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“You’re a modern day moron” was Elon Musk’s blunt response to criticism from former US labor secretary Robert Reich on Twitter Wednesday.
Tesla’s chief executive was responding to allegations by the Clinton-era cabinet member that he was a “modern day robber baron” — a term referring to US capitalists in the 19th century who gained their wealth through exploitation — for forcing pay cuts on employees as the coronavirus pandemic hampered the company’s ability to make and sell cars.
“Tesla forced all workers to take a 10 percent pay cut from mid-April until July,” Reich, who’s garnered a reputation for spicy political takes during Donald Trump’s presidency, said Tuesday. “In the same period, Tesla stock skyrocketed and CEO Elon Musk’s net worth quadrupled from $25 billion to over $100 billion.”
All Tesla workers also get stock, so their compensation increased proportionately. You are a modern day moron.
— Elon Musk (@elonmusk) September 9, 2020
Musk, whose wealth is largely tied to equity in his companies, including Tesla, countered that “all Tesla workers also get stock, so their compensation increased proportionately. You are a modern day moron.”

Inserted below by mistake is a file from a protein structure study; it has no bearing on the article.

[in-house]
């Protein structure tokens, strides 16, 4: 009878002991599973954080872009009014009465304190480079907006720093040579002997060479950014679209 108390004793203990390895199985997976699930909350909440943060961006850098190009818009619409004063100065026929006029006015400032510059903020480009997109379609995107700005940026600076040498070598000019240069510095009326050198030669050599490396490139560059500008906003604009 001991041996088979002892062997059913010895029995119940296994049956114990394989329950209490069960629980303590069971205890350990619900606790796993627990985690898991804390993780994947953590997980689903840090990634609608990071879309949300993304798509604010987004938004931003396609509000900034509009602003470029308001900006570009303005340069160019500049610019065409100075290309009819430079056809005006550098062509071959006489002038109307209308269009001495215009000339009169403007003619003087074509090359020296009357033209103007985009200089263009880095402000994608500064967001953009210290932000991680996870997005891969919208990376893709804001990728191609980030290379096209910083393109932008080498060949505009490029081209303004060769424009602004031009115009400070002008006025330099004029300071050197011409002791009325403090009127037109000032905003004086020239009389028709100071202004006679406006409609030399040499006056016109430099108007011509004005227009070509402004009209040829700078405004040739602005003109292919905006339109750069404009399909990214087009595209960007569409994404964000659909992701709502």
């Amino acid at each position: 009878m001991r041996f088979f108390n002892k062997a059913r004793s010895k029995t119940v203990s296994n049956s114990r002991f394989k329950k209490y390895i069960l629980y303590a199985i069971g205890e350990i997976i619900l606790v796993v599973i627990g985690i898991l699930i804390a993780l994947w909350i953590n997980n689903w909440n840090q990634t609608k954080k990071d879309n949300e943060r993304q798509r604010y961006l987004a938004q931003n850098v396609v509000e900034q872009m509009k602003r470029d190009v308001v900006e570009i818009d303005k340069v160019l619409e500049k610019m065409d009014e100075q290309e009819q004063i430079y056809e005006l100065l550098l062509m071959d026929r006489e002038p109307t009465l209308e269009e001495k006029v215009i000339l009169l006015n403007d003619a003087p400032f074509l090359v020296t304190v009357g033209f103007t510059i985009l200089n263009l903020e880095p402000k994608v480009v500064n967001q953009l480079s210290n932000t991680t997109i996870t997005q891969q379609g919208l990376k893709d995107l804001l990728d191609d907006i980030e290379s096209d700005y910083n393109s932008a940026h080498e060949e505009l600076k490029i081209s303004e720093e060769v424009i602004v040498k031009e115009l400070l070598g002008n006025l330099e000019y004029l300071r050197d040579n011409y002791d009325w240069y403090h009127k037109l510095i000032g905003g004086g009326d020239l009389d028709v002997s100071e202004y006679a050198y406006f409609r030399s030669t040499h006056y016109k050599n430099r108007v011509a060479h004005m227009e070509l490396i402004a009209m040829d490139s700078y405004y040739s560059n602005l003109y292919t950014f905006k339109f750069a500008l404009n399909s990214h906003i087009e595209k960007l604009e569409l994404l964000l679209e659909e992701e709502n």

As Tesla was forced to close its only US car factory in March because of local shelter-in-place rules, Musk sparred with county leaders online and even filed a lawsuit against them. When allowed to restart production, Tesla told employees they wouldn’t be forced to return to work if they were worried about exposure. However, two workers told the Washington Post that they were sent termination notices after not returning.
As his net worth hits new heights, Musk seems to be increasingly sensitive to criticisms of his wealth. In follow-up tweets Tuesday, Musk seemed to agree with a user’s assessment that “billionaire hating is the new in-thing to do.” That follows comments from earlier this year when he told comedian and podcast host Joe Rogan that the word billionaire has “become a pejorative.”
As Tesla’s stock price surged this year, Musk’s wealth rose in step to hit a high of $100 billion before a market-wide selloff caused a 16% plunge. He’s currently worth $90 billion, according to Bloomberg’s calculations.
Shares of Tesla are up 345% this year.
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Source:: Business Insider